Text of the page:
Tuesday morning’s gloomy weather didn’t stop an entourage of officials from spreading some cheer.
Carrying balloons and flowers, the group surprised three educators with the news they had been chosen Forsyth County school system’s teachers of the year for the elementary, middle and high school levels.
Antoinette Sullivan, Tracey Heffelfinger and Anna Aigner-Muehler were all smiles — and a few tears — as they were honored by school system staff in front of their students.
One of the three teachers will be chosen to represent the school district at the state level. Georgia’s top teacher will be announced next month.
“What the Emmys are to Hollywood, this is to teachers,” said Aigner-Muehler, who teaches German at Forsyth Central High. “It’s a huge honor.
“Just to have recognition from staff, from students, from parents and also from the administration is just such a confirmation of what we do every day.”
Aigner-Muehler graduated from Agnes Scott College, where she received a bachelor’s degree in art. She earned a master’s degree in education at Leslie University and worked in Austria as a teacher’s assistant before joining Central in 2002.
The honor of high school teacher of the year “when you first come into teaching, it’s the thing you aspire to be,” Aigner-Muehler said.
“This is an outward sign of that inward commitment that I’m able to be an effective teacher,” she said. “To have someone give you that recognition is a wonderful feeling.
“But I have to say that every day I get recognition from those teenagers sitting in [my] room.”
Heffelfinger, known by her students as the Heffenator, was shocked to be honored at the middle school level.
But the Little Mill Middle gifted math teacher said she doesn’t think it will change her students.
“I’m a very challenging teacher and they know they have to be held up to a very high standard anyway,” she said. “So no matter what title I have, they know I’m going to expect a lot out of them.”
Heffelfinger holds a bachelor’s degree in computer science/business from Furman University and a master’s degree in education from Walden University. She started teaching at Little Mill in 2002.
“There’s not a bad teacher in this school,” she said. “So just to get recognized as the teacher of the year for this school is plenty of an honor, so every step that I go on … is really exciting.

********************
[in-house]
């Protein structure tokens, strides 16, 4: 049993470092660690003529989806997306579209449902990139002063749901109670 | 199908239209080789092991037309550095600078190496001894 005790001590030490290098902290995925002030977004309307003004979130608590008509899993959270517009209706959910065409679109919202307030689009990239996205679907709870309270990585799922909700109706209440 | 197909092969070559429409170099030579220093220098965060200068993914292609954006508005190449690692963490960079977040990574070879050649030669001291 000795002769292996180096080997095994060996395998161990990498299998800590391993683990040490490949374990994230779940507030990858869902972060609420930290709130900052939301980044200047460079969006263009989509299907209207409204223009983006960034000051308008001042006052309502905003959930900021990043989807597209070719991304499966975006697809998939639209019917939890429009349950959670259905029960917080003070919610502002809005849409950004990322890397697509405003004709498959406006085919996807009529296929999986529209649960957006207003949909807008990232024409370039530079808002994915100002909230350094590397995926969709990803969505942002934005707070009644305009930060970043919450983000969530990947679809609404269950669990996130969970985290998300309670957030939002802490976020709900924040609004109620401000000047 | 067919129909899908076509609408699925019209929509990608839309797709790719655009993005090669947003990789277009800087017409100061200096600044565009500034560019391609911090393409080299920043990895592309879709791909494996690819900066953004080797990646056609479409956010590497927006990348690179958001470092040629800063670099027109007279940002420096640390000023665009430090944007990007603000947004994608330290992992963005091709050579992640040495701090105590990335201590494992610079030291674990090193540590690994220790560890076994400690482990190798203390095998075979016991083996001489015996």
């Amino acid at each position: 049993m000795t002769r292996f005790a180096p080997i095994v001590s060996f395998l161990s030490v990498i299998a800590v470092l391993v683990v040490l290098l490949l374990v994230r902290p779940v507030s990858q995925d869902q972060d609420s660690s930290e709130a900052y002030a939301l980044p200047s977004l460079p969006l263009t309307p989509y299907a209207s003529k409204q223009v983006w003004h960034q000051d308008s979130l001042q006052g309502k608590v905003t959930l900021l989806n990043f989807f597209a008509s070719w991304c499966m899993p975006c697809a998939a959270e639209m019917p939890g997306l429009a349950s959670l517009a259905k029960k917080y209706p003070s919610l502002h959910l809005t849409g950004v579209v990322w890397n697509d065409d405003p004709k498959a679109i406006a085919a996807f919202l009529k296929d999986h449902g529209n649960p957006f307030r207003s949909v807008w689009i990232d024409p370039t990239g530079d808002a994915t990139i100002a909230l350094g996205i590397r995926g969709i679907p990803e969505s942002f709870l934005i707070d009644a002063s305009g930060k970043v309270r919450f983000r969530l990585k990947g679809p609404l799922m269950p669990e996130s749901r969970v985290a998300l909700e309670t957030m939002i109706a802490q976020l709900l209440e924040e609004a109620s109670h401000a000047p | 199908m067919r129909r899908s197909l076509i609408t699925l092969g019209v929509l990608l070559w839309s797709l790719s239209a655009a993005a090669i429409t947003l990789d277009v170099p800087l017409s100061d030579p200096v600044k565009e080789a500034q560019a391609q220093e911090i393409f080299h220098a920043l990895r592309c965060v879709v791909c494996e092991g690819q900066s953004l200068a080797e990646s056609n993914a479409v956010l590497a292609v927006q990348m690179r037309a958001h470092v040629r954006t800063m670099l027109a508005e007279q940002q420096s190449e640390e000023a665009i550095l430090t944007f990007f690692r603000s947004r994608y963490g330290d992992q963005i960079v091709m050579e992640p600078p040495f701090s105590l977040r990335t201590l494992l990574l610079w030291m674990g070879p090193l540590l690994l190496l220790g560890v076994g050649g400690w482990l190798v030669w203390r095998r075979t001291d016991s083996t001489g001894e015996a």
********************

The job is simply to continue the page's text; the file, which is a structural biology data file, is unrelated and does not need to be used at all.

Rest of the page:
“This is a second career for me. I do this because I want to do it. So I guess my love for teaching just came through.”
The teachers were congratulated Tuesday by Superintendent Buster Evans and members of the school system’s administrative team.
Also taking part in the festivities were each school’s principal, as well as Cumming-Forsyth County Chamber of Commerce Chairman David Seago, among others.
“This is probably the most fun that we have all year long,” Evans said. “It’s a great opportunity to recognize outstanding teachers. We’ve got so many of them and that’s what makes the [selection] process that much more difficult.
“This is a highlight for us, it really is.”
At Coal Mountain Elementary, art teacher Sullivan grew misty-eyed as her students looked on.
“My mind’s a whirl right now,” she told officials. “It just goes on so many levels for me — as a teacher, as an artist, as an educator. It’s unbelievable.”
Debbie Smith, Coal Mountain’s principal, said Sullivan understated her importance to learning. It’s more than coloring and painting in art class.
“What Toni does so beautifully is she marries the Georgia standards and curriculum and she funnels that through the arts so that children are able to have reinforcement of what they’re learning in the academic classroom in their art classroom and it’s just phenomenal,” Smith said.
“It has had great results for sustained lifetime learning. She’s just wonderful.”